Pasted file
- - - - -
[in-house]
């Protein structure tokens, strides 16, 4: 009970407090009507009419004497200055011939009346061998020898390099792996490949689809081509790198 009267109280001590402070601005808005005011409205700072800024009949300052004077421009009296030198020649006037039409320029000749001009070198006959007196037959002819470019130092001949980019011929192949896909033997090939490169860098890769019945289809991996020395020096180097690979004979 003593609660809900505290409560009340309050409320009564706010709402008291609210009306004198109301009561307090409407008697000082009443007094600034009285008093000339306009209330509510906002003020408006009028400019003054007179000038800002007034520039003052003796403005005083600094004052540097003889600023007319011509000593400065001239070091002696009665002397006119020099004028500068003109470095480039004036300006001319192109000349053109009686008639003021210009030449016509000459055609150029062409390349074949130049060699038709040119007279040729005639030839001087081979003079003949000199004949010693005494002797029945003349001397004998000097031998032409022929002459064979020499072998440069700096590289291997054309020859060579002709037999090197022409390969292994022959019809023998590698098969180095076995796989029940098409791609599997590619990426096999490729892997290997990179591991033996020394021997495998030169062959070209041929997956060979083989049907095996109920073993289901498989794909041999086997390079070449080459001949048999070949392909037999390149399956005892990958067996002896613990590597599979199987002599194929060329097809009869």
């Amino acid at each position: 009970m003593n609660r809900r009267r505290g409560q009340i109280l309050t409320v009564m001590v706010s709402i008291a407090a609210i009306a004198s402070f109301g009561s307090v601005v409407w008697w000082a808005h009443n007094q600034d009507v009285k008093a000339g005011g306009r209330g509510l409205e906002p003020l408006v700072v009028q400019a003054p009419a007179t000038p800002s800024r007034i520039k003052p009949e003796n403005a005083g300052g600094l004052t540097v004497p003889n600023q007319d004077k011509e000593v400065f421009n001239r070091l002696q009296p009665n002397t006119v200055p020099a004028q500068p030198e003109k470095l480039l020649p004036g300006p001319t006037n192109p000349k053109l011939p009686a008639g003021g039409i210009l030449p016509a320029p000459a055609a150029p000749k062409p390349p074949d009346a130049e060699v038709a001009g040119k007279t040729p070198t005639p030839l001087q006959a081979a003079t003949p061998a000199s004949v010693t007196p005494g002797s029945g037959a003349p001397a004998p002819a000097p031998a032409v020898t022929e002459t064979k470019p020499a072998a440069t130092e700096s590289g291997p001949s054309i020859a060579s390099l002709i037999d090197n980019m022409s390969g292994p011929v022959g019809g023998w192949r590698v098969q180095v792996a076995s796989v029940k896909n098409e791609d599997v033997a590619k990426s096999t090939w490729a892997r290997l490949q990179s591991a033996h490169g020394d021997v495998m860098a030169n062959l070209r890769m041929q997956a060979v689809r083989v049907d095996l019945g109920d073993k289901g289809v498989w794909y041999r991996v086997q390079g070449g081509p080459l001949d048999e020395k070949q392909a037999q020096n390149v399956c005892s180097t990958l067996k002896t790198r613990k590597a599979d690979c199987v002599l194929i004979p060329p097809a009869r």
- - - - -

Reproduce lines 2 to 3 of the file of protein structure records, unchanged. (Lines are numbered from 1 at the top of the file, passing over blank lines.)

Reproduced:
């Protein structure tokens, strides 16, 4: 009970407090009507009419004497200055011939009346061998020898390099792996490949689809081509790198 009267109280001590402070601005808005005011409205700072800024009949300052004077421009009296030198020649006037039409320029000749001009070198006959007196037959002819470019130092001949980019011929192949896909033997090939490169860098890769019945289809991996020395020096180097690979004979 003593609660809900505290409560009340309050409320009564706010709402008291609210009306004198109301009561307090409407008697000082009443007094600034009285008093000339306009209330509510906002003020408006009028400019003054007179000038800002007034520039003052003796403005005083600094004052540097003889600023007319011509000593400065001239070091002696009665002397006119020099004028500068003109470095480039004036300006001319192109000349053109009686008639003021210009030449016509000459055609150029062409390349074949130049060699038709040119007279040729005639030839001087081979003079003949000199004949010693005494002797029945003349001397004998000097031998032409022929002459064979020499072998440069700096590289291997054309020859060579002709037999090197022409390969292994022959019809023998590698098969180095076995796989029940098409791609599997590619990426096999490729892997290997990179591991033996020394021997495998030169062959070209041929997956060979083989049907095996109920073993289901498989794909041999086997390079070449080459001949048999070949392909037999390149399956005892990958067996002896613990590597599979199987002599194929060329097809009869």
């Amino acid at each position: 009970m003593n609660r809900r009267r505290g409560q009340i109280l309050t409320v009564m001590v706010s709402i008291a407090a609210i009306a004198s402070f109301g009561s307090v601005v409407w008697w000082a808005h009443n007094q600034d009507v009285k008093a000339g005011g306009r209330g509510l409205e906002p003020l408006v700072v009028q400019a003054p009419a007179t000038p800002s800024r007034i520039k003052p009949e003796n403005a005083g300052g600094l004052t540097v004497p003889n600023q007319d004077k011509e000593v400065f421009n001239r070091l002696q009296p009665n002397t006119v200055p020099a004028q500068p030198e003109k470095l480039l020649p004036g300006p001319t006037n192109p000349k053109l011939p009686a008639g003021g039409i210009l030449p016509a320029p000459a055609a150029p000749k062409p390349p074949d009346a130049e060699v038709a001009g040119k007279t040729p070198t005639p030839l001087q006959a081979a003079t003949p061998a000199s004949v010693t007196p005494g002797s029945g037959a003349p001397a004998p002819a000097p031998a032409v020898t022929e002459t064979k470019p020499a072998a440069t130092e700096s590289g291997p001949s054309i020859a060579s390099l002709i037999d090197n980019m022409s390969g292994p011929v022959g019809g023998w192949r590698v098969q180095v792996a076995s796989v029940k896909n098409e791609d599997v033997a590619k990426s096999t090939w490729a892997r290997l490949q990179s591991a033996h490169g020394d021997v495998m860098a030169n062959l070209r890769m041929q997956a060979v689809r083989v049907d095996l019945g109920d073993k289901g289809v498989w794909y041999r991996v086997q390079g070449g081509p080459l001949d048999e020395k070949q392909a037999q020096n390149v399956c005892s180097t990958l067996k002896t790198r613990k590597a599979d690979c199987v002599l194929i004979p060329p097809a009869r």